peaks and valleys

Photo: Mark Faviell Photos/Flickr

Coverage of the Canadian housing bubble, which according to recent reports may or may not be a thing, can spur curiosity and concern among homeowners and those hoping to get into the market. Since our friend, the internet, is where many people turn in times of trouble, we thought we’d check out Google Trends to see when Canadians were searching for info on the bubble and which province had the most searchers.

Check out the interactive index and map that chart interest in the topic. Keep in mind that the numbers represent search interest relative to the highest point on the chart, on a scale on 0 to 100. They don’t convey absolute search volume.

A few dates stand out. February 2010 seemed to be a turning point when the phrase saw a sharp pike in Googling. It was also the month that Teranet announced that Canadian home prices hit a new record. A similar situation followed in July 2011, when Teranet announced another record-breaking month for house prices.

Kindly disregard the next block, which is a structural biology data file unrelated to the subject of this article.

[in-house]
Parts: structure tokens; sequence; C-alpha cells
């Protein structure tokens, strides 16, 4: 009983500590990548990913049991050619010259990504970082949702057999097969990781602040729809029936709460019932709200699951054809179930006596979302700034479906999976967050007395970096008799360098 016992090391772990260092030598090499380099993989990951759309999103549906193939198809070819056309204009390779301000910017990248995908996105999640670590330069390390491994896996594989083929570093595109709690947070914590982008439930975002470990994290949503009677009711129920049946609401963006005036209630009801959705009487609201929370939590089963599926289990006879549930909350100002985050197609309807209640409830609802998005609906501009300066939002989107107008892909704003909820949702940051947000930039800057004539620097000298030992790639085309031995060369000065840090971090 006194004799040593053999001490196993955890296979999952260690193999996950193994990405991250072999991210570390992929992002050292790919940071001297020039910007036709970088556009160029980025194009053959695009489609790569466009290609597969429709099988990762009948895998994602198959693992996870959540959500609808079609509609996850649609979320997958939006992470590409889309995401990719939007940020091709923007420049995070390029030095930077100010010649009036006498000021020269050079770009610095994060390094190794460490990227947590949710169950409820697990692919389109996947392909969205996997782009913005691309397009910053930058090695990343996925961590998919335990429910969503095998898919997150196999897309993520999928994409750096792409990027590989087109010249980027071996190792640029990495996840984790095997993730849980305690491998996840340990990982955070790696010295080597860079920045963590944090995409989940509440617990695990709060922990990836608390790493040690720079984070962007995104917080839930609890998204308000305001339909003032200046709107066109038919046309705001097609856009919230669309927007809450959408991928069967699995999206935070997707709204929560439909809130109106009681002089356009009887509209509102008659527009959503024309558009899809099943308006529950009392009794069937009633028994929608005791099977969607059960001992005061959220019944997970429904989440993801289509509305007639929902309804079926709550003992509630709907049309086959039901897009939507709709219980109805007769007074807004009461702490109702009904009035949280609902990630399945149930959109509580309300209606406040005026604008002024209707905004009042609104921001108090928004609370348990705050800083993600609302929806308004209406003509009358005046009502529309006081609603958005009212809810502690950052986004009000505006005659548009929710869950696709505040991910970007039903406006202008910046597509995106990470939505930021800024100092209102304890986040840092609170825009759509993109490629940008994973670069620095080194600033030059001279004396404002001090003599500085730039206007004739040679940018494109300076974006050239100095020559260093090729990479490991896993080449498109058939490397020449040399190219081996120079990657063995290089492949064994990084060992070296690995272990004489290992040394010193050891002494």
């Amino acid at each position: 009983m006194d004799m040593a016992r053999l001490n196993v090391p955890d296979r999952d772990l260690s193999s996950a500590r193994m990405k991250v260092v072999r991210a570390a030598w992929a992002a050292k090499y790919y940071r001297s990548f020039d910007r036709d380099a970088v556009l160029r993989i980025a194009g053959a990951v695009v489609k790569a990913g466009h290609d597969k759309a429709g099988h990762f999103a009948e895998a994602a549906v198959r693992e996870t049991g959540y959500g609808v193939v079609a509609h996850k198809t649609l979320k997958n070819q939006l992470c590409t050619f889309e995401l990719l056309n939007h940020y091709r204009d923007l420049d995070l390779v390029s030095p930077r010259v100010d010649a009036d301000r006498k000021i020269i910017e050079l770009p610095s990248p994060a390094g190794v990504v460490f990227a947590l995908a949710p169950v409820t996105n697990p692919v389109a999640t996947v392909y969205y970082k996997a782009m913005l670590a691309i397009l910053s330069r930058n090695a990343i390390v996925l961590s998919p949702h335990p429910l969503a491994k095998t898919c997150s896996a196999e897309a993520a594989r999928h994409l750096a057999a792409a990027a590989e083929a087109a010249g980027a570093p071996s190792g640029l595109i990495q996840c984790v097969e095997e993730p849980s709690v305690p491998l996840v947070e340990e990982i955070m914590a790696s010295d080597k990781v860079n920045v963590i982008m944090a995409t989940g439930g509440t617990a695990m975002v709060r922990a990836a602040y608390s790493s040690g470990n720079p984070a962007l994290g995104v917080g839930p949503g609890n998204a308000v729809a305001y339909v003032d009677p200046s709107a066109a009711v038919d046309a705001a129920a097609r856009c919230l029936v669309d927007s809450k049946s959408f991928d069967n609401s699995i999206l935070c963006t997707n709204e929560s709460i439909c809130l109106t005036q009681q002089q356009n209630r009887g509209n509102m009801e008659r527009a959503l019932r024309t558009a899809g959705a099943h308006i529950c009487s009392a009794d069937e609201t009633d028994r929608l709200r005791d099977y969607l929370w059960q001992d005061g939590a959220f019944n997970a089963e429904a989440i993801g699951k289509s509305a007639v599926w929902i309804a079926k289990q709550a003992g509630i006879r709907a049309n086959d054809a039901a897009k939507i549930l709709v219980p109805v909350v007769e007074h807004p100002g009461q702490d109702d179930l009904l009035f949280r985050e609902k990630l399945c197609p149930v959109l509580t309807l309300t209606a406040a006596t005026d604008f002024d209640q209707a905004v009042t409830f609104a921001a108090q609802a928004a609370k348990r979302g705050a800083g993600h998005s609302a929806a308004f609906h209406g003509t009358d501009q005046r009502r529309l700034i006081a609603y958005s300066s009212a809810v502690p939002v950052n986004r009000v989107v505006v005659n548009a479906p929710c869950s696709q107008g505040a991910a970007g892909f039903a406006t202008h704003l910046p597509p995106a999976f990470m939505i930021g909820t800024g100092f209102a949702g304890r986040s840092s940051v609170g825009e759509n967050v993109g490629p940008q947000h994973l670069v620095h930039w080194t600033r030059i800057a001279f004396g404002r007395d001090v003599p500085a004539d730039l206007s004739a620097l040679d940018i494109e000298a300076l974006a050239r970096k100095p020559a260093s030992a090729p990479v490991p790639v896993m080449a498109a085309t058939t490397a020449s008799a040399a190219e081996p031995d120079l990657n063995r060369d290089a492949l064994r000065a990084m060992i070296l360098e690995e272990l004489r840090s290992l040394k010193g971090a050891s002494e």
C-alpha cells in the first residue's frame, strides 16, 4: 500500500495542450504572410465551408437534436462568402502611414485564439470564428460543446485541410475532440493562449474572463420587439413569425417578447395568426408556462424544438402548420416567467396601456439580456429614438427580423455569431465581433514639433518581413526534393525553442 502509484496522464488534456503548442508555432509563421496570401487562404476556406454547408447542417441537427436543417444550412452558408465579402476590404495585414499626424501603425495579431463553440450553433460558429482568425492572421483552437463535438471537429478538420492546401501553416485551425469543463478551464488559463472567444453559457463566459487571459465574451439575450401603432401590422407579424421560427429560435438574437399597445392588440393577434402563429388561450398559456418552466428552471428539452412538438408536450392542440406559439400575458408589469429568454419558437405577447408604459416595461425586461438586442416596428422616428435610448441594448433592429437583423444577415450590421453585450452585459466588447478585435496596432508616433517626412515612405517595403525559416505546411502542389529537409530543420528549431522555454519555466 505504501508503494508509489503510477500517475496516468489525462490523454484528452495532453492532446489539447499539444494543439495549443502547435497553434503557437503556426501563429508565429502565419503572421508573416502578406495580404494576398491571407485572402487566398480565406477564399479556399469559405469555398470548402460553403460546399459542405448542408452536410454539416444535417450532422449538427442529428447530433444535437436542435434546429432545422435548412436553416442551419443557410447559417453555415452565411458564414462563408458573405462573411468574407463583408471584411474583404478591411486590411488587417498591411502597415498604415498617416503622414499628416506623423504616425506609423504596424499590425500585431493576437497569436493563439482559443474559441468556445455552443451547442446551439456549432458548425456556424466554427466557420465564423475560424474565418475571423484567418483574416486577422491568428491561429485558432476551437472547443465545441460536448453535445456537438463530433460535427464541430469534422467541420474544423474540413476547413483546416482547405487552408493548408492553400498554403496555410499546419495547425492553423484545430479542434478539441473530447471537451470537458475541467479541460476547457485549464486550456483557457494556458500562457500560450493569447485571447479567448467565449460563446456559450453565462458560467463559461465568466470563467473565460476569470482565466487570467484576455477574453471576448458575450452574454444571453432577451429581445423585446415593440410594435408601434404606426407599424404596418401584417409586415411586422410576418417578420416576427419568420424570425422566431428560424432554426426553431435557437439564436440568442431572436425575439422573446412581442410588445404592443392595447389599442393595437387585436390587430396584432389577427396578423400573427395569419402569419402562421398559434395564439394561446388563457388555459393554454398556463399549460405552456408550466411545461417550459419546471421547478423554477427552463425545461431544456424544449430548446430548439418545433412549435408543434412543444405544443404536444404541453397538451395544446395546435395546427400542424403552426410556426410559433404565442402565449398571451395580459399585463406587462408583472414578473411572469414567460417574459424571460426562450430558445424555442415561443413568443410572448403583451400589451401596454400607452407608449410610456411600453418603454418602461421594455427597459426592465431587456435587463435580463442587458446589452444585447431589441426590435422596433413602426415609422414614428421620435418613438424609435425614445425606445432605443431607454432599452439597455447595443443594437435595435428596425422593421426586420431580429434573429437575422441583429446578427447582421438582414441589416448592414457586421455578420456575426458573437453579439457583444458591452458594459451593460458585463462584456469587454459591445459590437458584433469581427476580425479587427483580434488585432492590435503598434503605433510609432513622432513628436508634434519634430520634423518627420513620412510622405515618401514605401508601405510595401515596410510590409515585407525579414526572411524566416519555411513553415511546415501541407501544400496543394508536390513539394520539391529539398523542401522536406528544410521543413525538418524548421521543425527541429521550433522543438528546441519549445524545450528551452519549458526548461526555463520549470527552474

May 2012 was among the busiest months for Google searches about the bubble. It was also when Canada’s home price growth was listed as the eighth highest in the world, Calgary reported a 30.3 per cent leap in sales, and Teranet announced another new high for prices. Perhaps it was Finance Minister Jim Flaherty who was doing all that Googling? He announced the cross-country mortgage rules the following month.

Since then, bubble searches dipped to their lowest point in July 2013, one year after the new mortgage rules came into being and the country didn’t see a huge drop in prices or sales. BMO Economics even suggested the new regulations didn’t affect most first-time home buyers’ plans to buy, while sales in Vancouver surged by 12 per cent, Calgary broke a pricing record and the fevered GTA market saw sales slow down but prices climb.

We’re curious to see how the rest of the year will pan out with more bubble talk surfacing.

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